Hillary Clinton has received yet another blessing from organized labor. On Thursday, the 670,000-member American Federation of Government Employees (AFGE) -- the largest union representing federal workers -- announced its endorsement of the former secretary of state for president.
“AFGE needs to make sure that whoever occupies the White House values our work and our agencies' mission to serve the public,” the union said in a statement. “We need someone with the spine to stand strong against the anti-government ideologues that want to shut down the government and eliminate your jobs.”
The move bolsters Clinton’s ongoing efforts to shake off an unexpected challenge from her chief opponent in the Democratic primaries, Sen. Bernie Sanders of Vermont. AFGE’s nod adds to her impressive collection of labor union endorsements, which now include the largest public employees’ union, the powerful service workers’ union, the two largest teachers’ unions and several building trades unions -- groups that together represent nearly two-thirds of the country’s unionized workforce.
Sanders is seen by many union leaders as a strong supporter of the labor movement but also less likely to win the Democratic nomination -- and the general election -- than the former first lady. Despite well-publicized lobbying efforts from members who support Sanders, few unions have given official backing to the self-described socialist -- most notably, National Nurses United and the American Postal Workers Union.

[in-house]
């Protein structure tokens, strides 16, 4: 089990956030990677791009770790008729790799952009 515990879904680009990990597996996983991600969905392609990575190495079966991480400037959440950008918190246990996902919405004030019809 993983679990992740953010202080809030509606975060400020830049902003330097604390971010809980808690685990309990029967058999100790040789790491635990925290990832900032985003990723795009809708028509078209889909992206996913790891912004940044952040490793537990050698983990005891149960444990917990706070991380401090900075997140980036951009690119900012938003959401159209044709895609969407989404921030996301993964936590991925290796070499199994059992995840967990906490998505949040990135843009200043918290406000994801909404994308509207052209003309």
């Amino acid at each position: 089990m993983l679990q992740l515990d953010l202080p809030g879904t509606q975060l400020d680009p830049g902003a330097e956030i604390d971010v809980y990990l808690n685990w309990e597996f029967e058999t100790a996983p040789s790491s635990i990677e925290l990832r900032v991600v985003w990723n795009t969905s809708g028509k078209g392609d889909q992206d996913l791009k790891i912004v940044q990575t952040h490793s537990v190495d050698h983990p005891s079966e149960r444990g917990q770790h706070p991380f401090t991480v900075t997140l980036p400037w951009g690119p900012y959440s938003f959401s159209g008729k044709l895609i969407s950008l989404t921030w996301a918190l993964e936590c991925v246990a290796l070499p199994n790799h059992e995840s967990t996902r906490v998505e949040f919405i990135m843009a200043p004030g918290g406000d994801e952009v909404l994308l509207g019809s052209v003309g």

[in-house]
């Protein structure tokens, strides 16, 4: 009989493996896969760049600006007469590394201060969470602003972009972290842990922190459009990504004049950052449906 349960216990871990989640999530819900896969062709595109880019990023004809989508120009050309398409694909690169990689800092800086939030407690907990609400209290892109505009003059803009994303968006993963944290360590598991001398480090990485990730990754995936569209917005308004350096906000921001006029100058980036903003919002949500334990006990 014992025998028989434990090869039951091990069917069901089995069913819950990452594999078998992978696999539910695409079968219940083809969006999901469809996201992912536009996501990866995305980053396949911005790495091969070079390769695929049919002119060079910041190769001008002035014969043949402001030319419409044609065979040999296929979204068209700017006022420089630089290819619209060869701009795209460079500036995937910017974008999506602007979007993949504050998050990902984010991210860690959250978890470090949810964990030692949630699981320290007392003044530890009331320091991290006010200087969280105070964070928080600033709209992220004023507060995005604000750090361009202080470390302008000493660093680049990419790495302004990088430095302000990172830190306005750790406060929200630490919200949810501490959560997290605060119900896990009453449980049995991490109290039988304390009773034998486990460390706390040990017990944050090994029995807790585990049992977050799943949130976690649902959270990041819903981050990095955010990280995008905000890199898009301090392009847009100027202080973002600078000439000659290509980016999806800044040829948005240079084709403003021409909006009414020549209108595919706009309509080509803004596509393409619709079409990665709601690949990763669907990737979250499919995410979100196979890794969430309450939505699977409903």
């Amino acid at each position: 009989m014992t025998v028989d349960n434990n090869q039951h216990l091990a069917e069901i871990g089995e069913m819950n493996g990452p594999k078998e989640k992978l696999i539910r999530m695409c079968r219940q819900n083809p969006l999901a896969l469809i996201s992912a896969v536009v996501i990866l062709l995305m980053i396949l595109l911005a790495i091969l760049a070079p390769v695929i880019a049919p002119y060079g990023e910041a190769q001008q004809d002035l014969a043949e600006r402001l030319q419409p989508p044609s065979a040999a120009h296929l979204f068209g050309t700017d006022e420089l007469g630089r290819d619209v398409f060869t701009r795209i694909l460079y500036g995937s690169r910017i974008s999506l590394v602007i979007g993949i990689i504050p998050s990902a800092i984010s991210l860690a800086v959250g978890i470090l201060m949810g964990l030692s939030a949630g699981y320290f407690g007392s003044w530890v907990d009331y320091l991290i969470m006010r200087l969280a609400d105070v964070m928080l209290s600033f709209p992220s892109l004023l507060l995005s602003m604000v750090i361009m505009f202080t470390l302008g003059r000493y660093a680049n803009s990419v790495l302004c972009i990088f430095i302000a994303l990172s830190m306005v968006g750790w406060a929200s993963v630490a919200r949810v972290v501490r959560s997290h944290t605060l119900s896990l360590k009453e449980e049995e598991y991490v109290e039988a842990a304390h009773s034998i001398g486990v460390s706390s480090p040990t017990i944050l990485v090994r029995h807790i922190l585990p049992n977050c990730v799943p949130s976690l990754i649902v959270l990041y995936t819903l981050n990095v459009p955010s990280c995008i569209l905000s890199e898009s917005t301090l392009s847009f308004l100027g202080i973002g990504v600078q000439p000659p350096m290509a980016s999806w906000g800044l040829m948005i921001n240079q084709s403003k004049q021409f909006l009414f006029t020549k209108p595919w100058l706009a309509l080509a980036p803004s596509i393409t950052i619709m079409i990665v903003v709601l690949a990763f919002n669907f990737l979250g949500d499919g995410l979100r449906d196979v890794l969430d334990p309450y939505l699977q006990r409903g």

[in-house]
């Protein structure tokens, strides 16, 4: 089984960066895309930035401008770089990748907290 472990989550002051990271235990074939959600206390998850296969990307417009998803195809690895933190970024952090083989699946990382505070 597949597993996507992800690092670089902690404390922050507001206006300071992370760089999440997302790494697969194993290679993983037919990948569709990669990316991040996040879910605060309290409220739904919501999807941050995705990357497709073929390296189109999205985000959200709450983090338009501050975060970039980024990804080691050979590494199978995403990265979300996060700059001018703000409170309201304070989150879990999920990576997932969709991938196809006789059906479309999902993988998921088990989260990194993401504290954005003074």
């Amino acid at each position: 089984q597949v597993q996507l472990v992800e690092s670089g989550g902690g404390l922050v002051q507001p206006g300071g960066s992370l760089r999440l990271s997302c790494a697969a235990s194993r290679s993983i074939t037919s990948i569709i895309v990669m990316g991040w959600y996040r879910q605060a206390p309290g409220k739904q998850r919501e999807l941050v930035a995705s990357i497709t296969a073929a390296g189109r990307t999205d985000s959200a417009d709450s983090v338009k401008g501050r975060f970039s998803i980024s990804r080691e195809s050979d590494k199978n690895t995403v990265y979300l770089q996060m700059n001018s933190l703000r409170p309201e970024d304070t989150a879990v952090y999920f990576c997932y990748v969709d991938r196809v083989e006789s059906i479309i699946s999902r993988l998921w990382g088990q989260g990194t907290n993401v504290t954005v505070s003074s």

While the share of American workers who belong to unions has declined substantially over the past few decades, labor unions remain a significant force in electoral politics. Endorsements are often coveted by candidates because they can translate into hefty campaign contributions and critical get-out-the-vote support.
The nation’s largest labor federation, the AFL-CIO, has yet to make a presidential endorsement. Historically, it has waited until after the close of the competitive primary season to do so.